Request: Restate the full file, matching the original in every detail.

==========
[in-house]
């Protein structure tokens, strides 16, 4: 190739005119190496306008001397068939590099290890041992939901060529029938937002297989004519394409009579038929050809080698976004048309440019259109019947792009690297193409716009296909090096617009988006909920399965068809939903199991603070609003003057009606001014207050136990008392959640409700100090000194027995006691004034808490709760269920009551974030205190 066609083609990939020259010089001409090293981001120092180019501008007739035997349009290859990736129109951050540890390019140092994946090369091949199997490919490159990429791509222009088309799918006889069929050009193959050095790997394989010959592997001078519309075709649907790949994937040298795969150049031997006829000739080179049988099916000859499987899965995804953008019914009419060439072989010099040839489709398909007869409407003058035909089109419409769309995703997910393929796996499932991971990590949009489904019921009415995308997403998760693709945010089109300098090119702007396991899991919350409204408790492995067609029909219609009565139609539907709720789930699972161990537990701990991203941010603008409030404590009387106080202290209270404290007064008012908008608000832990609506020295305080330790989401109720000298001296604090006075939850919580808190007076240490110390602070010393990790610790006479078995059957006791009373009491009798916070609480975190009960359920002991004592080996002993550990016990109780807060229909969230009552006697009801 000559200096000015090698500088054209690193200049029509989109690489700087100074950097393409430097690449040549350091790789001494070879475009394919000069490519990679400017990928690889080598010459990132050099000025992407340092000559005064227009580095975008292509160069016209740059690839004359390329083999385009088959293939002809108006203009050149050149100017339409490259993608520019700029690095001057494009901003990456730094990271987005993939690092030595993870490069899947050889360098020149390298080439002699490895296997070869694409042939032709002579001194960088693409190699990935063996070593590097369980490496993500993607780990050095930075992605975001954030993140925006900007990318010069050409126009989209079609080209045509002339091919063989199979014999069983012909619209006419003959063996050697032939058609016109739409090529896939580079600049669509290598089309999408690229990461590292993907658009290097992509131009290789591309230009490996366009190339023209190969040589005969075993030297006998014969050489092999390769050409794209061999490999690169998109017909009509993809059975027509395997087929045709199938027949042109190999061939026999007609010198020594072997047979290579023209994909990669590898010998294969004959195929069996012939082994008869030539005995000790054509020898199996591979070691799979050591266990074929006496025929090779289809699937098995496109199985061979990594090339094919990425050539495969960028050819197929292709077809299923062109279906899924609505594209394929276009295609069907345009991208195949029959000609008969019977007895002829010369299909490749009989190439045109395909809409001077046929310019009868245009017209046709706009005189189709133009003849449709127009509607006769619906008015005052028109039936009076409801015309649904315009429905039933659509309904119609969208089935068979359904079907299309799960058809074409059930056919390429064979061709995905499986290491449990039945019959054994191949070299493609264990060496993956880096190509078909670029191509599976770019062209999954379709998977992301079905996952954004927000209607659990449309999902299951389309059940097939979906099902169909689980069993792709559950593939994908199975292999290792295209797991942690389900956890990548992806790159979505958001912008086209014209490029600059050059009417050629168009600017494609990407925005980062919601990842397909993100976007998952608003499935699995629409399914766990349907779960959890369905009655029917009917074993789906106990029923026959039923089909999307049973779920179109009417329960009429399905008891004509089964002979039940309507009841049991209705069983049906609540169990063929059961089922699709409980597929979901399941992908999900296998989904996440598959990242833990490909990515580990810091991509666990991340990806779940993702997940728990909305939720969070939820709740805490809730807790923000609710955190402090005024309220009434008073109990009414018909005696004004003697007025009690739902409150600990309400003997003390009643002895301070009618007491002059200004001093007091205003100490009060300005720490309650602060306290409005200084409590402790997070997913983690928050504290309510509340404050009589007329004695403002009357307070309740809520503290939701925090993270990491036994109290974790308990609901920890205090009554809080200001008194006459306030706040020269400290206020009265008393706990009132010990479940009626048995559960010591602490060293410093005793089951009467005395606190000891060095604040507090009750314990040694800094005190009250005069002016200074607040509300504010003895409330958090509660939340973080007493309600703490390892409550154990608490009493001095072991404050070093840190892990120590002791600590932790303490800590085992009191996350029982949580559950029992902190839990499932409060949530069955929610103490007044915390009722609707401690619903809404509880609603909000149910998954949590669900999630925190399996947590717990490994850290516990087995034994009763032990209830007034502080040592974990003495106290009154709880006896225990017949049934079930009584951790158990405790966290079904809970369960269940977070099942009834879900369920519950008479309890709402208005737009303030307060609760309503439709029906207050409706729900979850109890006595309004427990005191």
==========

[in-house]
């Protein structure tokens, strides 16, 4: 190739005119190496306008001397068939590099290890041992939901060529029938937002297989004519394409009579038929050809080698976004048309440019259109019947792009690297193409716009296909090096617009988006909920399965068809939903199991603070609003003057009606001014207050136990008392959640409700100090000194027995006691004034808490709760269920009551974030205190 066609083609990939020259010089001409090293981001120092180019501008007739035997349009290859990736129109951050540890390019140092994946090369091949199997490919490159990429791509222009088309799918006889069929050009193959050095790997394989010959592997001078519309075709649907790949994937040298795969150049031997006829000739080179049988099916000859499987899965995804953008019914009419060439072989010099040839489709398909007869409407003058035909089109419409769309995703997910393929796996499932991971990590949009489904019921009415995308997403998760693709945010089109300098090119702007396991899991919350409204408790492995067609029909219609009565139609539907709720789930699972161990537990701990991203941010603008409030404590009387106080202290209270404290007064008012908008608000832990609506020295305080330790989401109720000298001296604090006075939850919580808190007076240490110390602070010393990790610790006479078995059957006791009373009491009798916070609480975190009960359920002991004592080996002993550990016990109780807060229909969230009552006697009801 000559200096000015090698500088054209690193200049029509989109690489700087100074950097393409430097690449040549350091790789001494070879475009394919000069490519990679400017990928690889080598010459990132050099000025992407340092000559005064227009580095975008292509160069016209740059690839004359390329083999385009088959293939002809108006203009050149050149100017339409490259993608520019700029690095001057494009901003990456730094990271987005993939690092030595993870490069899947050889360098020149390298080439002699490895296997070869694409042939032709002579001194960088693409190699990935063996070593590097369980490496993500993607780990050095930075992605975001954030993140925006900007990318010069050409126009989209079609080209045509002339091919063989199979014999069983012909619209006419003959063996050697032939058609016109739409090529896939580079600049669509290598089309999408690229990461590292993907658009290097992509131009290789591309230009490996366009190339023209190969040589005969075993030297006998014969050489092999390769050409794209061999490999690169998109017909009509993809059975027509395997087929045709199938027949042109190999061939026999007609010198020594072997047979290579023209994909990669590898010998294969004959195929069996012939082994008869030539005995000790054509020898199996591979070691799979050591266990074929006496025929090779289809699937098995496109199985061979990594090339094919990425050539495969960028050819197929292709077809299923062109279906899924609505594209394929276009295609069907345009991208195949029959000609008969019977007895002829010369299909490749009989190439045109395909809409001077046929310019009868245009017209046709706009005189189709133009003849449709127009509607006769619906008015005052028109039936009076409801015309649904315009429905039933659509309904119609969208089935068979359904079907299309799960058809074409059930056919390429064979061709995905499986290491449990039945019959054994191949070299493609264990060496993956880096190509078909670029191509599976770019062209999954379709998977992301079905996952954004927000209607659990449309999902299951389309059940097939979906099902169909689980069993792709559950593939994908199975292999290792295209797991942690389900956890990548992806790159979505958001912008086209014209490029600059050059009417050629168009600017494609990407925005980062919601990842397909993100976007998952608003499935699995629409399914766990349907779960959890369905009655029917009917074993789906106990029923026959039923089909999307049973779920179109009417329960009429399905008891004509089964002979039940309507009841049991209705069983049906609540169990063929059961089922699709409980597929979901399941992908999900296998989904996440598959990242833990490909990515580990810091991509666990991340990806779940993702997940728990909305939720969070939820709740805490809730807790923000609710955190402090005024309220009434008073109990009414018909005696004004003697007025009690739902409150600990309400003997003390009643002895301070009618007491002059200004001093007091205003100490009060300005720490309650602060306290409005200084409590402790997070997913983690928050504290309510509340404050009589007329004695403002009357307070309740809520503290939701925090993270990491036994109290974790308990609901920890205090009554809080200001008194006459306030706040020269400290206020009265008393706990009132010990479940009626048995559960010591602490060293410093005793089951009467005395606190000891060095604040507090009750314990040694800094005190009250005069002016200074607040509300504010003895409330958090509660939340973080007493309600703490390892409550154990608490009493001095072991404050070093840190892990120590002791600590932790303490800590085992009191996350029982949580559950029992902190839990499932409060949530069955929610103490007044915390009722609707401690619903809404509880609603909000149910998954949590669900999630925190399996947590717990490994850290516990087995034994009763032990209830007034502080040592974990003495106290009154709880006896225990017949049934079930009584951790158990405790966290079904809970369960269940977070099942009834879900369920519950008479309890709402208005737009303030307060609760309503439709029906207050409706729900979850109890006595309004427990005191």